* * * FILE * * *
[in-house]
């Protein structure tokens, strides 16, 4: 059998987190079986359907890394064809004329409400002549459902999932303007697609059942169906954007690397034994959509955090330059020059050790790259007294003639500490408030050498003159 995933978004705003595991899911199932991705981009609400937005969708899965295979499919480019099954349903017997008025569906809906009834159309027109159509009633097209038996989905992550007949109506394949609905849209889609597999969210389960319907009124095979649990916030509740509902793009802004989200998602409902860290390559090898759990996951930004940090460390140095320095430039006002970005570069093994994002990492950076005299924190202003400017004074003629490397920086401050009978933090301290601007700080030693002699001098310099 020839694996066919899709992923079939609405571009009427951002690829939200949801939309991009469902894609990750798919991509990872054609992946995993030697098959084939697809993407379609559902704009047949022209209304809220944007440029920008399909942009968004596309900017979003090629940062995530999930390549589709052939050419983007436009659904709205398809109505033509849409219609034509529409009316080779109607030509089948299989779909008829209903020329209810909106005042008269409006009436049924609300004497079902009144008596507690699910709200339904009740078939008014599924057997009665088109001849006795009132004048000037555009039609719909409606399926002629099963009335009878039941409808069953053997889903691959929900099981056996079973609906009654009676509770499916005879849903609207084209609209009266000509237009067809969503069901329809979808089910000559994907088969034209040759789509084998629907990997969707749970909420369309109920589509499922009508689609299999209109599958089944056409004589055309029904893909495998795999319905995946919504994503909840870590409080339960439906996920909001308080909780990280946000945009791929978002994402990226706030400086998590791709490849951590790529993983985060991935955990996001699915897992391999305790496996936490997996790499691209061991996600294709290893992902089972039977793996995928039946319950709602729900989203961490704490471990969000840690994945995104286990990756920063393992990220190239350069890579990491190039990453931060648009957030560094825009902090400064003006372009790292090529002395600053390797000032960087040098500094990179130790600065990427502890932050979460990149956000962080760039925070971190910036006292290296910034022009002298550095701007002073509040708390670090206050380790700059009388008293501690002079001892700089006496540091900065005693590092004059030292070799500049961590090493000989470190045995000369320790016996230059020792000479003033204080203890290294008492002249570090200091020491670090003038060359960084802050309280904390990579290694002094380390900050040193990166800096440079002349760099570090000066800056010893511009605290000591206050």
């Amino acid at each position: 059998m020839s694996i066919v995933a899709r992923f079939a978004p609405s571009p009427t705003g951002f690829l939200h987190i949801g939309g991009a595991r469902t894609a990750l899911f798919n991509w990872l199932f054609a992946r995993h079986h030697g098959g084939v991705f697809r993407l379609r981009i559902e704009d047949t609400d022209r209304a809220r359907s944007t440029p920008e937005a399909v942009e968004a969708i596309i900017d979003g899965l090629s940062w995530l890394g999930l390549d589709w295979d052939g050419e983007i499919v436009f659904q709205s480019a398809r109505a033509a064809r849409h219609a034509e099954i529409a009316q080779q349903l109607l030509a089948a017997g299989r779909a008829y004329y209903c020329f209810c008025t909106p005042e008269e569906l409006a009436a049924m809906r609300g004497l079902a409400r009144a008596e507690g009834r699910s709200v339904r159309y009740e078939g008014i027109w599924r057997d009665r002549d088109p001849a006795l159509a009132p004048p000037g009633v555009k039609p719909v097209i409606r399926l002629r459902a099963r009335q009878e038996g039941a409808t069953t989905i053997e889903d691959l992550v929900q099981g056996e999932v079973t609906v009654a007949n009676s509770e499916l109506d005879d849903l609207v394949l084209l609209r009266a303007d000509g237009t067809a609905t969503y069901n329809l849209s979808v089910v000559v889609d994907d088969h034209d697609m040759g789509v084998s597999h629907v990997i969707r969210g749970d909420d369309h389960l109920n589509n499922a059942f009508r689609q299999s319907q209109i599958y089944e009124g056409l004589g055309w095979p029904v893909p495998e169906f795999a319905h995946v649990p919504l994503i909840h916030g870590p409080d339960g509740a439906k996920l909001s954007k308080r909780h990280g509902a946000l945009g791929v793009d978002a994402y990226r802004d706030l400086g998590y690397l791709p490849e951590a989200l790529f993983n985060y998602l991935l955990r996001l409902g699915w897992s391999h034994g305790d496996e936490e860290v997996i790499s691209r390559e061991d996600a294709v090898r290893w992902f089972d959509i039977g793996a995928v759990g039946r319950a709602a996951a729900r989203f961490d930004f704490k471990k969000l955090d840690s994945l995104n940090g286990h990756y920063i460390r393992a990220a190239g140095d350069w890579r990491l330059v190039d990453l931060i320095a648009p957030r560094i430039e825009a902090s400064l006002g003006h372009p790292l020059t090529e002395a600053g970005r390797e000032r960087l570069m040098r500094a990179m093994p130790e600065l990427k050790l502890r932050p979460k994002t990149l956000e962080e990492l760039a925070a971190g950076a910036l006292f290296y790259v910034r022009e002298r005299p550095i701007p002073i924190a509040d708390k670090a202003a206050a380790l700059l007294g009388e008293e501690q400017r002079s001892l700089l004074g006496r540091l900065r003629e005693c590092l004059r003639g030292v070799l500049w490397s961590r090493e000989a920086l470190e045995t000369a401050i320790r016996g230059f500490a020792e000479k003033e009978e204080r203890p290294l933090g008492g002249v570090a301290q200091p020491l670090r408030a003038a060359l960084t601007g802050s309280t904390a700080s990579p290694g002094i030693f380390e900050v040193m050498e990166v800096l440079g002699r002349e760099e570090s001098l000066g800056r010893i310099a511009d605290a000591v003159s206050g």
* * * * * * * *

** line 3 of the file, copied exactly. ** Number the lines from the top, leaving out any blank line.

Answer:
């Amino acid at each position: 059998m020839s694996i066919v995933a899709r992923f079939a978004p609405s571009p009427t705003g951002f690829l939200h987190i949801g939309g991009a595991r469902t894609a990750l899911f798919n991509w990872l199932f054609a992946r995993h079986h030697g098959g084939v991705f697809r993407l379609r981009i559902e704009d047949t609400d022209r209304a809220r359907s944007t440029p920008e937005a399909v942009e968004a969708i596309i900017d979003g899965l090629s940062w995530l890394g999930l390549d589709w295979d052939g050419e983007i499919v436009f659904q709205s480019a398809r109505a033509a064809r849409h219609a034509e099954i529409a009316q080779q349903l109607l030509a089948a017997g299989r779909a008829y004329y209903c020329f209810c008025t909106p005042e008269e569906l409006a009436a049924m809906r609300g004497l079902a409400r009144a008596e507690g009834r699910s709200v339904r159309y009740e078939g008014i027109w599924r057997d009665r002549d088109p001849a006795l159509a009132p004048p000037g009633v555009k039609p719909v097209i409606r399926l002629r459902a099963r009335q009878e038996g039941a409808t069953t989905i053997e889903d691959l992550v929900q099981g056996e999932v079973t609906v009654a007949n009676s509770e499916l109506d005879d849903l609207v394949l084209l609209r009266a303007d000509g237009t067809a609905t969503y069901n329809l849209s979808v089910v000559v889609d994907d088969h034209d697609m040759g789509v084998s597999h629907v990997i969707r969210g749970d909420d369309h389960l109920n589509n499922a059942f009508r689609q299999s319907q209109i599958y089944e009124g056409l004589g055309w095979p029904v893909p495998e169906f795999a319905h995946v649990p919504l994503i909840h916030g870590p409080d339960g509740a439906k996920l909001s954007k308080r909780h990280g509902a946000l945009g791929v793009d978002a994402y990226r802004d706030l400086g998590y690397l791709p490849e951590a989200l790529f993983n985060y998602l991935l955990r996001l409902g699915w897992s391999h034994g305790d496996e936490e860290v997996i790499s691209r390559e061991d996600a294709v090898r290893w992902f089972d959509i039977g793996a995928v759990g039946r319950a709602a996951a729900r989203f961490d930004f704490k471990k969000l955090d840690s994945l995104n940090g286990h990756y920063i460390r393992a990220a190239g140095d350069w890579r990491l330059v190039d990453l931060i320095a648009p957030r560094i430039e825009a902090s400064l006002g003006h372009p790292l020059t090529e002395a600053g970005r390797e000032r960087l570069m040098r500094a990179m093994p130790e600065l990427k050790l502890r932050p979460k994002t990149l956000e962080e990492l760039a925070a971190g950076a910036l006292f290296y790259v910034r022009e002298r005299p550095i701007p002073i924190a509040d708390k670090a202003a206050a380790l700059l007294g009388e008293e501690q400017r002079s001892l700089l004074g006496r540091l900065r003629e005693c590092l004059r003639g030292v070799l500049w490397s961590r090493e000989a920086l470190e045995t000369a401050i320790r016996g230059f500490a020792e000479k003033e009978e204080r203890p290294l933090g008492g002249v570090a301290q200091p020491l670090r408030a003038a060359l960084t601007g802050s309280t904390a700080s990579p290694g002094i030693f380390e900050v040193m050498e990166v800096l440079g002699r002349e760099e570090s001098l000066g800056r010893i310099a511009d605290a000591v003159s206050g």